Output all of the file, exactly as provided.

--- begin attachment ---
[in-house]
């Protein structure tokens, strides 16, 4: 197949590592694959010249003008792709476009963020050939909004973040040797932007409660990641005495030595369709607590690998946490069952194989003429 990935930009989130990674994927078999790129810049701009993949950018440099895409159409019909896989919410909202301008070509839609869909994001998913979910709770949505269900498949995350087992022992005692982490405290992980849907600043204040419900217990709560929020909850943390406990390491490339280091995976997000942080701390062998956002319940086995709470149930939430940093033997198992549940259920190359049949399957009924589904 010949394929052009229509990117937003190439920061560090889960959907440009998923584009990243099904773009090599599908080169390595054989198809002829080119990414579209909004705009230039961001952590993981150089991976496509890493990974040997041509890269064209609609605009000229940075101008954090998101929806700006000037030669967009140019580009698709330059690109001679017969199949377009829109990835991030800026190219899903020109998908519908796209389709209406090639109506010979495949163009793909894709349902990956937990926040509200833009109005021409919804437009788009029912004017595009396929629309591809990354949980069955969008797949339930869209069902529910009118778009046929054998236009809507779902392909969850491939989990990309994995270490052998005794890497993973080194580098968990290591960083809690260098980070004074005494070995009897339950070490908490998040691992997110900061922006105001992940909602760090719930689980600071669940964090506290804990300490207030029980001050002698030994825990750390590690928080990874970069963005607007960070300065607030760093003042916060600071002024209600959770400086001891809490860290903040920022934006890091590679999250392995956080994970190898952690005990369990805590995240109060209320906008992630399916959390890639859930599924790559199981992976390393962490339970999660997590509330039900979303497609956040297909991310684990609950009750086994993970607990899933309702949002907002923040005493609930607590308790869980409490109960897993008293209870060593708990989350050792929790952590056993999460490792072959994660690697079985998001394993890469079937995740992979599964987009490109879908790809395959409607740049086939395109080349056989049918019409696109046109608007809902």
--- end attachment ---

[in-house]
């Protein structure tokens, strides 16, 4: 197949590592694959010249003008792709476009963020050939909004973040040797932007409660990641005495030595369709607590690998946490069952194989003429 990935930009989130990674994927078999790129810049701009993949950018440099895409159409019909896989919410909202301008070509839609869909994001998913979910709770949505269900498949995350087992022992005692982490405290992980849907600043204040419900217990709560929020909850943390406990390491490339280091995976997000942080701390062998956002319940086995709470149930939430940093033997198992549940259920190359049949399957009924589904 010949394929052009229509990117937003190439920061560090889960959907440009998923584009990243099904773009090599599908080169390595054989198809002829080119990414579209909004705009230039961001952590993981150089991976496509890493990974040997041509890269064209609609605009000229940075101008954090998101929806700006000037030669967009140019580009698709330059690109001679017969199949377009829109990835991030800026190219899903020109998908519908796209389709209406090639109506010979495949163009793909894709349902990956937990926040509200833009109005021409919804437009788009029912004017595009396929629309591809990354949980069955969008797949339930869209069902529910009118778009046929054998236009809507779902392909969850491939989990990309994995270490052998005794890497993973080194580098968990290591960083809690260098980070004074005494070995009897339950070490908490998040691992997110900061922006105001992940909602760090719930689980600071669940964090506290804990300490207030029980001050002698030994825990750390590690928080990874970069963005607007960070300065607030760093003042916060600071002024209600959770400086001891809490860290903040920022934006890091590679999250392995956080994970190898952690005990369990805590995240109060209320906008992630399916959390890639859930599924790559199981992976390393962490339970999660997590509330039900979303497609956040297909991310684990609950009750086994993970607990899933309702949002907002923040005493609930607590308790869980409490109960897993008293209870060593708990989350050792929790952590056993999460490792072959994660690697079985998001394993890469079937995740992979599964987009490109879908790809395959409607740049086939395109080349056989049918019409696109046109608007809902």